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Tuesday, February 1, 2011

Visions of 2005, Again?

Remember the good 'ole days?  Could the market be turning? 
I have long been a huge proponent of open houses.  I built a solid business by getting out there and consistently sitting open houses every chance I got.  I was diligent about it and I would sit nearly seven days a week.  Sometimes I get people to come through the home.  Sometimes I didn’t.  But, regardless, it was what I did.  No matter what.
Times changed, my clientele increased and I didn’t sit as often as I once did.  But, it’s back to the basics for me.
I know a number of agents that won’t hold houses open.  They just won’t do it.  They don’t believe in it and they think it’s a waste of their time. 
My philosophy may be a bit different. 
Sellers appreciate the extra marketing effort.  Their home receives significantly more attention and traffic.  Plus, as an added bonus, I am marketing myself and getting my name out there.
Sure, the neighbors all seem to come over and take a tour.  But, you know what? I don’t really care.  In fact, I want them to come to my open houses.  They may not be a buyer for that particular home, but they do know people who might be a good fit for the house.  And, when they get ready to make a move, hopefully they’ll remember me and the constant effort I put in to getting their neighbor’s home sold. 
There is always the chronic looky-lou who seems to spend every waking weekend hour touring homes with no possibility of ever becoming a buyer.  And, there are the ones who visit open houses to gain decorating ideas.  But, there are buyers, too, who are actually qualified to purchase and sometimes even end up pulling the trigger.
From all accounts, open house traffic dropped significantly this past year.  I talked with a number of real estate agents who had sat open houses and they concur.  Many had given up on them (and some even dropped their licenses and got out of the business.)  Seems as if many consumers had also given up on them as the real estate woes sucked all hope of a better future from their soul.
I spent this past weekend hosting an open house in a well-priced Scottsdale home.  I have to say, it reminded me of the “good ole days.” Nearly 40 groups of people came through the home.  The front door never closed.  Just as one group was leaving, another would arrive.  At one time, I had three different groups touring the home – I could have used an assistant, even.  It was non-stop the entire afternoon.  I was so busy I wasn’t even able to go through my e-mail on the laptop, let alone go to the bathroom. I was whooped at the end of the day.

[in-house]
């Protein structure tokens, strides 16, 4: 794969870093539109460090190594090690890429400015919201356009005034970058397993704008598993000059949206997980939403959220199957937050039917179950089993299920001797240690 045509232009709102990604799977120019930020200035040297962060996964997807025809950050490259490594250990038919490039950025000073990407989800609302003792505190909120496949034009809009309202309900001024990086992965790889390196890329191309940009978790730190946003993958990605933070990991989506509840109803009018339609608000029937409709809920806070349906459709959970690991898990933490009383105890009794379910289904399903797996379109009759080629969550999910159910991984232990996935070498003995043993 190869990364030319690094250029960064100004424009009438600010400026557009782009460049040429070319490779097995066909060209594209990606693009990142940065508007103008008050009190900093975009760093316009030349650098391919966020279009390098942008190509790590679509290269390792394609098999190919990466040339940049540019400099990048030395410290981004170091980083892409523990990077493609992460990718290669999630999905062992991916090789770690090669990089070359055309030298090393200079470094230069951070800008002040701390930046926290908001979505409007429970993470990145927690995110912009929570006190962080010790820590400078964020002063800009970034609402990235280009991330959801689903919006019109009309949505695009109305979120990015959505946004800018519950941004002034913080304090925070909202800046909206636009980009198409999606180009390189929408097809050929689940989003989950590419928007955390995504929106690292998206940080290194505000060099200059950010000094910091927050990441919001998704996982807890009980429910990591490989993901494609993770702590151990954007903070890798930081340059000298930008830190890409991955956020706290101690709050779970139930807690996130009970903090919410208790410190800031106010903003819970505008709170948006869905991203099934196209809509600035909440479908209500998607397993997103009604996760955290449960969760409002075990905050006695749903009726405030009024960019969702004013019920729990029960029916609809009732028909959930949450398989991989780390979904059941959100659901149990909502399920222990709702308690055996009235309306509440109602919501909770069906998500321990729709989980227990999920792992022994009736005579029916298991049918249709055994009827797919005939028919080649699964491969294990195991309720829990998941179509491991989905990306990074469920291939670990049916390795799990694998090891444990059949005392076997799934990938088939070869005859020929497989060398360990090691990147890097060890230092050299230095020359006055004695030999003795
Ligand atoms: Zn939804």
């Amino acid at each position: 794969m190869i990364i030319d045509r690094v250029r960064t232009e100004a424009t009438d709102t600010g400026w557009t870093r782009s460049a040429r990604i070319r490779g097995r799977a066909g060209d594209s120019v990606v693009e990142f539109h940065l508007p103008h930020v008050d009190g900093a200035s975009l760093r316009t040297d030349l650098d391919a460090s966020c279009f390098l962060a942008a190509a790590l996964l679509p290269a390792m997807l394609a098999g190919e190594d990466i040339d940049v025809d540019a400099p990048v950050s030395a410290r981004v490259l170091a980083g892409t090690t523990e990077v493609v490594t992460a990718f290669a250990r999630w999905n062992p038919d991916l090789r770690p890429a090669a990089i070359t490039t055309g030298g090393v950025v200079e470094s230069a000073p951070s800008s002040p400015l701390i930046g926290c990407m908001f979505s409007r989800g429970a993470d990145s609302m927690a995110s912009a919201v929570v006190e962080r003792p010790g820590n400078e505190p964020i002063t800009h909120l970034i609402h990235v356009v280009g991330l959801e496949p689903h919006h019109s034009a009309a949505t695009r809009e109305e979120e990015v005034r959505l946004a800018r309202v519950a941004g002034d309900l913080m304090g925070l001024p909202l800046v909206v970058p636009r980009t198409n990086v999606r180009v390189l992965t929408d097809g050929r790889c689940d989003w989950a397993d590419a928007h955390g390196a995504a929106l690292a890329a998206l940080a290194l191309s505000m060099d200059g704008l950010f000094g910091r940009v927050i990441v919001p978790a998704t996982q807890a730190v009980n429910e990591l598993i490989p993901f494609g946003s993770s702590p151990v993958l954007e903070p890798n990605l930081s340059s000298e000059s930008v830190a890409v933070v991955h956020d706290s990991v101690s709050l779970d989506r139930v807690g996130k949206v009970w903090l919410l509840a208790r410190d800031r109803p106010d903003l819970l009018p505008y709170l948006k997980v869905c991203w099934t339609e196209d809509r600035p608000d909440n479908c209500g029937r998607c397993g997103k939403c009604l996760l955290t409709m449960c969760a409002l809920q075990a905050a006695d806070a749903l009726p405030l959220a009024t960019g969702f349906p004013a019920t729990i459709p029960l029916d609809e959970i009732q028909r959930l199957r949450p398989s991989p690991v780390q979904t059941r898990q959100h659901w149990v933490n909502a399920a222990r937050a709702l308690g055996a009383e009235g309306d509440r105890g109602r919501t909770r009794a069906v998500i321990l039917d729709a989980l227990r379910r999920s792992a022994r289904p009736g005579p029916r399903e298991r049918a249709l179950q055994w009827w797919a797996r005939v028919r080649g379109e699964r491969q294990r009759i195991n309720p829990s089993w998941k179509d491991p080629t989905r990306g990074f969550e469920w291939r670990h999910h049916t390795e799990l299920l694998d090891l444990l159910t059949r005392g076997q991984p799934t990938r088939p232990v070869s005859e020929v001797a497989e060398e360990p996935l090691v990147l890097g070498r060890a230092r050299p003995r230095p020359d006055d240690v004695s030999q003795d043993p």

I remember in ’05 and ’06, I’d get non-stop traffic through certain homes.  If they liked the home, they would have to think fast because the property wouldn’t last long.  Often, I’d hear all sorts of comments and usually about the price – always followed by some facial expression that included an open mouth.
I’ll tell you what; this past weekend was déjà-vu.  Open mouths and all as people couldn’t believe how the price had dropped.  I had to chuckle to myself when one couple, who were out looking for their son, said they would share what they saw with him so he could put it on his list when he came to town in late February.  I was pretty sure the home would no longer be available.
Traffic and activity is one thing – but was the time I spent showing the home productive?  As of mid-day Monday, multiple offers on the home had been submitted and I scheduled another appointment to write up an offer this afternoon. 
I’d say it was beneficial and a good use of my time.  I bet the seller is thinking the same thing.
Getting the home sold is the name of the game – the reason I believe in hosting an open house.  I’ve played with the marketing strategy over the years and I continue to tweak how I host the visitors.  But, one thing is certain in my book, they do work! 
©2011 Tom Weiskopf, PLLC. Tom Weiskopf, PLLC is an AZ licensed real estate agent with John Hall & Associates serving the Phoenix area. For more information, Tom can be reached at (602) 953-4000 or via e-mail at

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